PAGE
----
Fyodor Osipovich Schechtel was a famous Russian architect, a friend of Anton Pavlovich Chekhov. At the beginning of the 1880s, Schechtel involved Nikolai Pavlovich Chekhov in the construction and design of the Antaeus theatre. But after a fee was paid to Nikolai, he disappeared. He used to do that often. Later, he appeared, asked for additional money and disappeared again. "I'm tearing my hair and teeth out of despair: Nikolai is gone and has covered every trace of himself," Schechtel wrote to Anton Chekhov at the time (which probably was one of the catalysts for the translated letter). "What to do? Help me on your part, too, and once he shows up, make him understand that, having made a commitment, he must at some point fulfil it <...>. I'm going on a search again today, perhaps I'll have more luck..."
Instead of “sweet delights of childhood” the original sentence mentions "sweetness of tatar hats", which I couldn't accurately understand. Perhaps, it’s literal. Perhaps, it refers to tatarenhut, which is a cooking device for fondue. Perhaps, it’s something else.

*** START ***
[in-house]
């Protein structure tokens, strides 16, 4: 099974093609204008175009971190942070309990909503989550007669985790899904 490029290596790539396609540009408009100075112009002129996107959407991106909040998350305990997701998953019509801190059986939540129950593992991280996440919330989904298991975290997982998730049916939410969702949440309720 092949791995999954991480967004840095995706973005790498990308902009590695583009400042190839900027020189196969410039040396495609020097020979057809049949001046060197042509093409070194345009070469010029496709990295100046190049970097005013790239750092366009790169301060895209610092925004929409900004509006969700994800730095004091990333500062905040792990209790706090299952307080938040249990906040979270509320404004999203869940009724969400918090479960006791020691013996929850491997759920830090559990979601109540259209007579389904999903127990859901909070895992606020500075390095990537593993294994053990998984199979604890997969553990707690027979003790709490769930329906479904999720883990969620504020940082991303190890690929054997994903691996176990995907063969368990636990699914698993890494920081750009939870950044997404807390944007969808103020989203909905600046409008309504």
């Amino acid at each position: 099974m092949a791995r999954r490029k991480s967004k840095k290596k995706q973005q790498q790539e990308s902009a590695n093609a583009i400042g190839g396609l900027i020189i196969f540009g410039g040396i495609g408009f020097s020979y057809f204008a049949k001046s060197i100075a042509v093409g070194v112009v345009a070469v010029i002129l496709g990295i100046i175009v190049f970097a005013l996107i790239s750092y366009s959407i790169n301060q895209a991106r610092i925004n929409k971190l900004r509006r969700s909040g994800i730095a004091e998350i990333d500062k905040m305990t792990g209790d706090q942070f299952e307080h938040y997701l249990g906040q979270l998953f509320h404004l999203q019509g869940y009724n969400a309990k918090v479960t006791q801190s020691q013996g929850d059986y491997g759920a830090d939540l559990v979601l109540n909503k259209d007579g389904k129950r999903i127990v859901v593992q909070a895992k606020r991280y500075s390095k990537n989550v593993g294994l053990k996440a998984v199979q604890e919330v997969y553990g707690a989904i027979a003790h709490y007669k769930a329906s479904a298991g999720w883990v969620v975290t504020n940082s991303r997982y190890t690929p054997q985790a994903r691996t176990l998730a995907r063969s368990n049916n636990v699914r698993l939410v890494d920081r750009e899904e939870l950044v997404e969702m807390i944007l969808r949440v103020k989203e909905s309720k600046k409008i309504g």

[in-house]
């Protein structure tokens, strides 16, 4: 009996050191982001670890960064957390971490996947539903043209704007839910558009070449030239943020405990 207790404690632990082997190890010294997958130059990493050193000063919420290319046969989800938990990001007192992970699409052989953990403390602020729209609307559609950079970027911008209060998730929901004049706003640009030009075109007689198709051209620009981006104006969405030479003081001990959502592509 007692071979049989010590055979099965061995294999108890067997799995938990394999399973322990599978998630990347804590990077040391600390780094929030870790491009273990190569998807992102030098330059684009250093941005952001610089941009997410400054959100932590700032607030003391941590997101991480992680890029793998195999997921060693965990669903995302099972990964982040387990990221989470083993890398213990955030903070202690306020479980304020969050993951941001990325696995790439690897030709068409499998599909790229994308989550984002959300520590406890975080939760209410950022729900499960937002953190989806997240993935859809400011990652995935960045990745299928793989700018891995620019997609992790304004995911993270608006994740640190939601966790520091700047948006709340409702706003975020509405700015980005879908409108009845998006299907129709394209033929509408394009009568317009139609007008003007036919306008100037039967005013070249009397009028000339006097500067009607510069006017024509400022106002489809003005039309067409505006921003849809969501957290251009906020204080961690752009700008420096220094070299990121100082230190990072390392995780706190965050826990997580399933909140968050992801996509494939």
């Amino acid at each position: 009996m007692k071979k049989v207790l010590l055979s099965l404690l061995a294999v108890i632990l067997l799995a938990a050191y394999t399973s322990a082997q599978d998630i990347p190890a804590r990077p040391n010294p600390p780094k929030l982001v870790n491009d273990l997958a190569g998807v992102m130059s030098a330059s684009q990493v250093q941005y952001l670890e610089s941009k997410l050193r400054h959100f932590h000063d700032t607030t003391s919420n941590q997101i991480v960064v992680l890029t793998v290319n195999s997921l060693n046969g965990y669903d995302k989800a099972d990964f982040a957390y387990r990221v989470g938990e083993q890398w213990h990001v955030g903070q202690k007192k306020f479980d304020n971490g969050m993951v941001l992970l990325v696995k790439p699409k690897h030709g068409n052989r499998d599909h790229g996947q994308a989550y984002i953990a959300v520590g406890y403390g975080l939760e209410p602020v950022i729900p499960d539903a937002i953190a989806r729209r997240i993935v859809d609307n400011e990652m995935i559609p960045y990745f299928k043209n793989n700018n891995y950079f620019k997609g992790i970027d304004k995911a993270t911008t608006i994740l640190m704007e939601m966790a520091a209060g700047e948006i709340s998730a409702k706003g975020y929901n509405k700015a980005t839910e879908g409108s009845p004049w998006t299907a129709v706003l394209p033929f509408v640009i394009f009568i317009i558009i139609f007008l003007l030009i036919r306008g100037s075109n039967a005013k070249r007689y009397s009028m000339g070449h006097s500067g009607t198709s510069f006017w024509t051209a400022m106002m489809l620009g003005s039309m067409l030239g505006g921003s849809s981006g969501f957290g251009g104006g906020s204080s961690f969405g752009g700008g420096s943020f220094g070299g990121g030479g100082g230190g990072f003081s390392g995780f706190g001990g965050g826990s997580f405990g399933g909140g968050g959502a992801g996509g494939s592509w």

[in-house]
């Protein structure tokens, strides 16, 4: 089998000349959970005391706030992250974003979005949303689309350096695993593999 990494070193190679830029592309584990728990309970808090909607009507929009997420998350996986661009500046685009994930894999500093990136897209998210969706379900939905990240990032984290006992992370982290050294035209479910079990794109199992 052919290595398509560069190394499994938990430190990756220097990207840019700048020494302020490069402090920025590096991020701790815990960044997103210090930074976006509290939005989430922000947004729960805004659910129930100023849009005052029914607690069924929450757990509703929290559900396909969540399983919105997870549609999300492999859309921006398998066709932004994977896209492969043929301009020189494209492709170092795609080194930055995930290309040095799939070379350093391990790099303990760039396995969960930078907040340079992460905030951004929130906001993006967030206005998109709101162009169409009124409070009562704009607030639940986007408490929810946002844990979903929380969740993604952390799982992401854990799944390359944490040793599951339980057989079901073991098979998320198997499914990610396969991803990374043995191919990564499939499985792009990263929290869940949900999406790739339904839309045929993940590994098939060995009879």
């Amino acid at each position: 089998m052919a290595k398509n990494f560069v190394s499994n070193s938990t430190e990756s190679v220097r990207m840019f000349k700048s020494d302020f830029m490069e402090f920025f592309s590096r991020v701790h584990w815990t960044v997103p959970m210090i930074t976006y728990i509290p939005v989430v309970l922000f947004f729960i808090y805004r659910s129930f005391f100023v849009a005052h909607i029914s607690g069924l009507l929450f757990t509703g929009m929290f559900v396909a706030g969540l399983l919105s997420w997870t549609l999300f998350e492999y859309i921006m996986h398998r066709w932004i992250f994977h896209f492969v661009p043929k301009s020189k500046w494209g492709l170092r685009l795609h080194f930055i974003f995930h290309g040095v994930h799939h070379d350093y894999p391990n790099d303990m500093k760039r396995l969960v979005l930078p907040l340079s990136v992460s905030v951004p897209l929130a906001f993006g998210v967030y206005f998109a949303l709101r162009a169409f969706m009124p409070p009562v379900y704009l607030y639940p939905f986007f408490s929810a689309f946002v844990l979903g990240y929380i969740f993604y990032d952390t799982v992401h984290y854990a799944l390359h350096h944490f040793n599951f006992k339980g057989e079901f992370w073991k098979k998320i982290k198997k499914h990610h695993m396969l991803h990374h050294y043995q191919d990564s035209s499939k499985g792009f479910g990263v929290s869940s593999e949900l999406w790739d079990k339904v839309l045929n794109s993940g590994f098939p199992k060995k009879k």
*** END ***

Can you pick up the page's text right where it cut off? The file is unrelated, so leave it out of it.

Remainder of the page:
Beech forests are common near Taganrog, a city in the south of Russia where all Chekhov brothers were raised.
Dolgov Nyctopoleon Vasilievich - pianist, an acquaintance of the Chekhov family.
Yakimanka is a street in Moscow where А. Chekhov lived, and where often his promiscuous brother "took a breather" in between his benders.
From 1884 Chekhov was suffering from a bleeding right lung.
The author’s punctuation is preserved here for emphasis.
Truth is above friendship, from Latin.
Meaning Nikolai's neighbours or acquaintances, supposedly people having dissolute life and influencing Nikolai negatively.
The Polevayevs were a family reported by M.P. Chekhov to have played a negative role in the lives of Nikolai and Alexander Chekhov.
Fyodor Nikiforovich Plevako (1843-1908) was a famous Moscow lawyer.
Rodziewicz and Levenberg were some petty journalists.
In healthy body, a healthy spirit, from Latin